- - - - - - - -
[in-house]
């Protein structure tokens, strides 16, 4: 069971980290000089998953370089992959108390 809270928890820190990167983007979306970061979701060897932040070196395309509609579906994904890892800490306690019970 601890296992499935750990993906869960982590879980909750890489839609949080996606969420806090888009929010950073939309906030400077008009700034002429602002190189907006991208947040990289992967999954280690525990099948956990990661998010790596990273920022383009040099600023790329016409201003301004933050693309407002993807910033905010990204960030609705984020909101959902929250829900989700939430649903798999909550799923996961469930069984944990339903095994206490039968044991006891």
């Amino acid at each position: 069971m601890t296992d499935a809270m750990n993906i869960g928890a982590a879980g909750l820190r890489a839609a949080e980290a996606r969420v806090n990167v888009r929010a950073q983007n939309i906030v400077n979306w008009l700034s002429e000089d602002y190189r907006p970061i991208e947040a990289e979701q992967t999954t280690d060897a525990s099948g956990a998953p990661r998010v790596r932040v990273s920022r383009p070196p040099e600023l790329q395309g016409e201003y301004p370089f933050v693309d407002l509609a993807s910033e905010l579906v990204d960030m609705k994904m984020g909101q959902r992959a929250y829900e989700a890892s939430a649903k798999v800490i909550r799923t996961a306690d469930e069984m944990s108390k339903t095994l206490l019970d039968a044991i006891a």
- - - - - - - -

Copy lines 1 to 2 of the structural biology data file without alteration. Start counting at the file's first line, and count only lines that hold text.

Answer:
[in-house]
């Protein structure tokens, strides 16, 4: 069971980290000089998953370089992959108390 809270928890820190990167983007979306970061979701060897932040070196395309509609579906994904890892800490306690019970 601890296992499935750990993906869960982590879980909750890489839609949080996606969420806090888009929010950073939309906030400077008009700034002429602002190189907006991208947040990289992967999954280690525990099948956990990661998010790596990273920022383009040099600023790329016409201003301004933050693309407002993807910033905010990204960030609705984020909101959902929250829900989700939430649903798999909550799923996961469930069984944990339903095994206490039968044991006891």